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Splash Damage pulls all monetization from Dirty Bomb

Developer removes premium virtual currency from in-game economy as abandoned free-to-play game ends live development

Splash Damage wants Dirty Bomb to go out with a bang. While the company already announced that it was ending live development on the free-to-play first-person shooter, today it followed that up by announcing the imminent removal of all monetization from the game.

"We wanted to turn this update into a celebration of Dirty Bomb," the company said in a blog post, "allowing players old and new to experience everything, without a cost. We've been working to remove all monetisation from Dirty Bomb, and also have thrown in a few extra treats as a thank you to all of our players for supporting the title over the years."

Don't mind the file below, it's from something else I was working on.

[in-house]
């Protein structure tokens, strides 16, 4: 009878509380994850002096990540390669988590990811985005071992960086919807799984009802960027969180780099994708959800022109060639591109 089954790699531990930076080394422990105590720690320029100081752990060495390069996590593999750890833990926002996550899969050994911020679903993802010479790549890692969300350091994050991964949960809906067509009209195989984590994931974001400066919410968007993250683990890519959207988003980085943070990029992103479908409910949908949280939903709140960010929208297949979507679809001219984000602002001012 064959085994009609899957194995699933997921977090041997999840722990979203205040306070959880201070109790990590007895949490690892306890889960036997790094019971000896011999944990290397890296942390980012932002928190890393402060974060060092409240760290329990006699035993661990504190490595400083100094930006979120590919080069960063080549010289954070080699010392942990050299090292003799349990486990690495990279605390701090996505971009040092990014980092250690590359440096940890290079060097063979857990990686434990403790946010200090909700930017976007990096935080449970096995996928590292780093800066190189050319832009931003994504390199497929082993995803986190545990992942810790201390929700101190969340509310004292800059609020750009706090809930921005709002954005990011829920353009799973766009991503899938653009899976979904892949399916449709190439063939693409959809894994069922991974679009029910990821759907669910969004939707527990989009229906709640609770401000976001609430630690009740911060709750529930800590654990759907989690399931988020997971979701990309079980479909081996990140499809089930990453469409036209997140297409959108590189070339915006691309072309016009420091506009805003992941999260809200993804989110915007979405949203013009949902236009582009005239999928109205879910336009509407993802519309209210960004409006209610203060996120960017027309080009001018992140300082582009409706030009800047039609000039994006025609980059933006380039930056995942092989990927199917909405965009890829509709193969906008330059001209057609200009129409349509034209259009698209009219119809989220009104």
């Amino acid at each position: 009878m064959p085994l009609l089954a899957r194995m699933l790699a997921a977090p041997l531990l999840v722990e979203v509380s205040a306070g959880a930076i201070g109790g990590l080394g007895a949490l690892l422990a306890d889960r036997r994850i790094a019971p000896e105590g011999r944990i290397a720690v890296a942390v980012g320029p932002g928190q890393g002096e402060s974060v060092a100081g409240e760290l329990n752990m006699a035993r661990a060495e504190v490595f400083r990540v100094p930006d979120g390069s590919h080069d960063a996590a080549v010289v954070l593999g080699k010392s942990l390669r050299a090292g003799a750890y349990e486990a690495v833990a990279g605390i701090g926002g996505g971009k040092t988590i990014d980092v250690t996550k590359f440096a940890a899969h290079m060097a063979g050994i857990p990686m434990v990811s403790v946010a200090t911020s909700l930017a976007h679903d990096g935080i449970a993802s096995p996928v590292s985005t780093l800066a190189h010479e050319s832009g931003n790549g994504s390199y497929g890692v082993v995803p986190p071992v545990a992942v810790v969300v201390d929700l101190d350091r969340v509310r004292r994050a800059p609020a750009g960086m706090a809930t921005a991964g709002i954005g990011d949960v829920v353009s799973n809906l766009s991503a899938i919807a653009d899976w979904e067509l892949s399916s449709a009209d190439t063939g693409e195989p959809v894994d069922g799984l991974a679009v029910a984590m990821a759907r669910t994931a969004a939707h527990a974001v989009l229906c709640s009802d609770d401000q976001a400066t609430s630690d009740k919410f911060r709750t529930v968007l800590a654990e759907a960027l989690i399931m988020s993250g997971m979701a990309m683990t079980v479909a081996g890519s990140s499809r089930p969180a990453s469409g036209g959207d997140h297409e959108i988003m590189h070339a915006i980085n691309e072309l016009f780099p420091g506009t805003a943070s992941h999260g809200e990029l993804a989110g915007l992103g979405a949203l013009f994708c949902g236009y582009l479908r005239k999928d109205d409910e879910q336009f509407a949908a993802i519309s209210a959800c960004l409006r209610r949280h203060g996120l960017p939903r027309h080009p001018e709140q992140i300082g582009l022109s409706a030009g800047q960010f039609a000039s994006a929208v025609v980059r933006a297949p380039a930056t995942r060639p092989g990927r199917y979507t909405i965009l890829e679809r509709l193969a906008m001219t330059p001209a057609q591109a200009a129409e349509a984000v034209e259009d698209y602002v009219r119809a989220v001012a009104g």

In its final update to the game (set for launch next week), Splash Damage will remove the RADs premium virtual currency from the game entirely, and converting any existing RADs players had into the credits currency that can be earned through normal play. All of the game's Steam downloadable content packs have been pulled from sale, in-game bundle purchases that required RADs have been removed from sale, and dozens of older in-game items that had been unavailable were reintroduced to the store and sold for credits. Additionally, players will earn credits through normal play at an accelerated rate.

Splash Damage has committed to running dedicated servers for the game throughout 2019, and has not made a decision yet on what happens after that. A Server FAQ on the game's site says players can't currently host their own servers, but adds, "We're going to be looking into the feasibility of other options for hosting DB servers in the future."

Dirty Bomb began its open beta period in June of 2015, and marked its proper launch in August last year. Splash Damage announced it would be halting work on the game just two months later.

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Brendan Sinclair avatar

Brendan Sinclair

Managing Editor

Brendan joined GamesIndustry International in 2012. Based in Toronto, Ontario, he was previously senior news editor at CBS-owned GameSpot in the US.